What is the Pelvic Floor?

The pelvic floor muscles assist the bladder and bowel perform optimally as well as assist in sexual function. The pelvic floor includes ligaments, nerves and connective tissues; these muscles start from the pubic bone and go to the coccyx (tailbone). Many people are unaware if these structures and if they working efficiently and effectively. The pelvic floor is responsible for supporting the bladder, genitals, uterus (women), prostate (men) and rectum like a sling as well as keeping our core strong and our backs healthy.

What is Pelvic Floor Dysfunction? How do I know I have it?

Pelvic floor dysfunction is not generalized to incontinence alone. When the body is unable to control or support the muscles in the pelvic floor, or if traumatic injuries occur to the pelvic area, dysfunction may occur. Several symptoms may suggest pelvic floor dysfunction:

Do you have loss of bladder or bowel control when you cough, sneeze or laugh?

Do you have pelvic pain with or without intercourse?

Do you have pelvic girdle pain during and/or after your pregnancy?

Do you have frequent and urgent trips to the bathroom 

How does pelvic floor physiotherapy help?

The pelvic floor muscles form a ‘sling’ to support the organs inside the pelvis—bladder, bowel (colon), uterus. Proper function of these muscles can be disrupted by surgery, heavy lifting, being overweight, childbirth, constipation or menopause, affecting bladder and bowel control, leading to incontinence (leakage) or prolapse. Physiotherapists are experts in muscle function, tone, and strength, and therefore have the expertise to to help with these and many other pelvic floor conditions.


  • Persistent pelvic pain
  • Pelvic organ prolapse
  • Pain with intercourse
  • Urinary incontinence
  • Diastasis recti
  • and many more


  • Before & after prostate surgery
  • Frequent urination at night
  • Erectile dysfunction
  • Tight pelvic floor
  • and many more

Pelvic Floor Physiotherapy Services


Pelvic floor physiotherapy can help mange symptoms that many women experience with pregnancy. This can include:

  • Diastasis rectus abdominis
  • Constipation, haemorrhoids, pain with bowel movements, fecal incontinence or urgency
  • Low back pain, hip pain, sacral pain, tailbone and or coccyx pain
  • Urinary incontinence, frequency, painful urination, incomplete bladder emptying
  • Painful intercourse, organs or sexual stimulation (Dyspareunia and vaginismus)
  • Pelvic girdle pain, sacral (SIJ) pain, and pubic symphysis pain
  • Bladder pain

Labor and Delivery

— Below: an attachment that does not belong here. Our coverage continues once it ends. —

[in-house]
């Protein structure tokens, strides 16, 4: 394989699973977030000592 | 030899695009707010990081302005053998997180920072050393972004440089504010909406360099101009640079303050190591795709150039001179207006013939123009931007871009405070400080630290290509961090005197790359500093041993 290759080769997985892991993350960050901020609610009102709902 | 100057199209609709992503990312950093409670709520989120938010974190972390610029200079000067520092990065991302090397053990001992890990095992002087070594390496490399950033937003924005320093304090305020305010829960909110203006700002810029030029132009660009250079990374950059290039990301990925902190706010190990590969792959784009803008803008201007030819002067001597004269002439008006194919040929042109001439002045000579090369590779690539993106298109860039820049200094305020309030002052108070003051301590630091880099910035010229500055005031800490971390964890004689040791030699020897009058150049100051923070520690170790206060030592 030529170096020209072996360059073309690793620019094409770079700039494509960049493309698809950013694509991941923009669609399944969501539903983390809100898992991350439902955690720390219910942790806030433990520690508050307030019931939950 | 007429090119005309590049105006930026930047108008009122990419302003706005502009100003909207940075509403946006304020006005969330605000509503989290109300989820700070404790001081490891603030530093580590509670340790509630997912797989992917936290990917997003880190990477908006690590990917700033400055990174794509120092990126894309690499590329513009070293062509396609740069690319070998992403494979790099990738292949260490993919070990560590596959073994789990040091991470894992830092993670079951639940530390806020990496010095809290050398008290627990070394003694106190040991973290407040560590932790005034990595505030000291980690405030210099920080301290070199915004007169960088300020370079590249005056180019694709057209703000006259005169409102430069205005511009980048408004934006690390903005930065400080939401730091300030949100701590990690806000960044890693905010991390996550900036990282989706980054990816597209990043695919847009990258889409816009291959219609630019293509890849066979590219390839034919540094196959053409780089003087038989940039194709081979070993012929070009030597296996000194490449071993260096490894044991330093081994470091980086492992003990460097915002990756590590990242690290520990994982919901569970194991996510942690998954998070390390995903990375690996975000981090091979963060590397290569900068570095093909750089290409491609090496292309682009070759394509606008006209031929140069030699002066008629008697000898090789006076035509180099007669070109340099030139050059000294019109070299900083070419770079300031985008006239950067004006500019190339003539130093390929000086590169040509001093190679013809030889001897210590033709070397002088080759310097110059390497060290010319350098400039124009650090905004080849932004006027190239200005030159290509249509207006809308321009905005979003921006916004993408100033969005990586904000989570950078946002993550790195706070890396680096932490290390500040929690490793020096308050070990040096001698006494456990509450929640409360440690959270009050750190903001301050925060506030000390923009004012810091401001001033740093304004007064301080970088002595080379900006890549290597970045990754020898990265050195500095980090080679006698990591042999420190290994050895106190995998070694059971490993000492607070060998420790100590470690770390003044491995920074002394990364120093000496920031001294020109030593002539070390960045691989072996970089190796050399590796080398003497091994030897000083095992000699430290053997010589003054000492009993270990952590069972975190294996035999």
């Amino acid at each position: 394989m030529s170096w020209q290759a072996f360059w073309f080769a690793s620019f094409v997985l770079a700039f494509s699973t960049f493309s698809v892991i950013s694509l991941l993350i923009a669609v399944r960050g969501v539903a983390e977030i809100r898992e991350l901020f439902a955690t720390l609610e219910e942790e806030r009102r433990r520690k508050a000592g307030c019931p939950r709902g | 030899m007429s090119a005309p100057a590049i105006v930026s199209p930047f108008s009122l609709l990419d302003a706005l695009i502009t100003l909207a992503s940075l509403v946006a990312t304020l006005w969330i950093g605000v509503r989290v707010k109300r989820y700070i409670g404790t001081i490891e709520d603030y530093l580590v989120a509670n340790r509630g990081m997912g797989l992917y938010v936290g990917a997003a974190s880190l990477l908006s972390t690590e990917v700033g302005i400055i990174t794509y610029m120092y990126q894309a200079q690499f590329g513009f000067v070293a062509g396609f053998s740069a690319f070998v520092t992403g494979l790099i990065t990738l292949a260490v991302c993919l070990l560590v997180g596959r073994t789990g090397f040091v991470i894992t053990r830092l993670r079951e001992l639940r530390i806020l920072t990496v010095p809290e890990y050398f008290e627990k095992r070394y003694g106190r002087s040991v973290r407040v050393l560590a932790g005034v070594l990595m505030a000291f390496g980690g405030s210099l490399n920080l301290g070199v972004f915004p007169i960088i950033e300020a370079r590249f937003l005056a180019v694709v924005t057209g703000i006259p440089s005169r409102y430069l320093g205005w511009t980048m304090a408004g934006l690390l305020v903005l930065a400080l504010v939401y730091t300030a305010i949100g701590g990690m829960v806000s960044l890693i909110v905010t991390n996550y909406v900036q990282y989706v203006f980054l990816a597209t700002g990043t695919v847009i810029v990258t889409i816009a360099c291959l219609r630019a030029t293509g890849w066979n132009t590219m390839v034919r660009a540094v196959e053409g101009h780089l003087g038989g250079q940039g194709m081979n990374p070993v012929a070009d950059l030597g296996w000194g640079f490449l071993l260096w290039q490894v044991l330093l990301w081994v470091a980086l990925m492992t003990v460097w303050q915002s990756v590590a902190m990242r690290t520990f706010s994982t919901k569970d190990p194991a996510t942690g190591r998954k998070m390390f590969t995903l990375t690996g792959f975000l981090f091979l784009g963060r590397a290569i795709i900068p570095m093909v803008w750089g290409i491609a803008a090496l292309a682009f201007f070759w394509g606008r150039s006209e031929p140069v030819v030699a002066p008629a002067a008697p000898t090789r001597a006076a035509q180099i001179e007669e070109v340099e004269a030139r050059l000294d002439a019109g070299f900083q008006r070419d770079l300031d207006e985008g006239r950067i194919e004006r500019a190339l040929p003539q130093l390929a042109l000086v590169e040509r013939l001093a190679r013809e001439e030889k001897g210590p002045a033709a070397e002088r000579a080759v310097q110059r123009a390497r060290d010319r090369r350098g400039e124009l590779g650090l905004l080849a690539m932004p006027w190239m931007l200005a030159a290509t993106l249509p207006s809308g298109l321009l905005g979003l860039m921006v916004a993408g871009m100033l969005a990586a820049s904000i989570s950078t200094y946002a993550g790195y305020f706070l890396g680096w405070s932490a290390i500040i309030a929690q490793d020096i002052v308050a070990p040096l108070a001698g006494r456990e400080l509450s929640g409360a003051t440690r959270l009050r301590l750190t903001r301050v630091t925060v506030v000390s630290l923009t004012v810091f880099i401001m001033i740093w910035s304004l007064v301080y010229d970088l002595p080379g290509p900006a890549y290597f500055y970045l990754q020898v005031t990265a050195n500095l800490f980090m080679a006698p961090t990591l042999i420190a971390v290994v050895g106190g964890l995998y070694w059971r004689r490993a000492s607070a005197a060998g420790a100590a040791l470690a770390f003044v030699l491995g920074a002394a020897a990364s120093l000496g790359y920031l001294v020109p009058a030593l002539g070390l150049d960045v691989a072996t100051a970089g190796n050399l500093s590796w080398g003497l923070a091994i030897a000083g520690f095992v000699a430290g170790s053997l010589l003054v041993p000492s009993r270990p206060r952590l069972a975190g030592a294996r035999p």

Pelvic health physiotherapy can help prepare women mentally and physically for the challenge of labor, delivery and recovery.

  • Education for beneficial birthing positions
  • Pain management
  • Body awareness and relaxation during pregnancy and delivery
  • Techniques to avoid perineal trauma
  • Breathing education for labour and delivery


Pelvic health physiotherapy can assist women with recovery from natural vaginal delivery as well as cesarean (C-section) delivery.

  • Healing of rectus diastasic
  • Postural correction
  • Proper lifting and postural positions
  • Rehabilitation of pelvic floor muscles and core coordination
  • Incontinence, pelvic organ prolapse, and painful intercourse

Male pelvic pain

It’s not uncommon for men to have pelvic floor issues and pelvic pain. An assessment by a pelvic floor physiotherapist can help by looking for tension in pelvic muscles, joint restrictions, or nerve irritations. We may be able to help is you are experiencing:

  • Pain in the penis, scrotum, anus/rectum, perineum
  • Pain in the lower abdomen, groin, sacrum, tailbone
  • Urinary urgency, frequency, difficulty urinating
  • Constipation, difficulty or pain with emptying bowels
  • Pain with or after ejaculation
  • Erectile dysfunction

Prostate surgery prehab and rehab

During prostatectomy surgery, the internal urethral sphincter may be removed along with your prostate. This can cause leakage after your surgery. However, your pelvic floor muscles can be re-trained to act similarly to the lost sphincter. We can help you train these pelvic floor muscles to optimize their strength, endurance, and coordination in their new role. It’s better to start your program before your surgery. A pelvic health physiotherapist can help you by:

  • Providing exercises to restore strength of pelvic floor muscles
  • Working on endurance, and flexibility of pelvic floor muscles
  • Guiding you with proper pelvic floor and core muscle coordination
  • Addressing voiding issues
  • Providing education on toileting positions


Our Clinic is private room   based setup.

We believe this conversation should be just between You and Your Physiotherapist.

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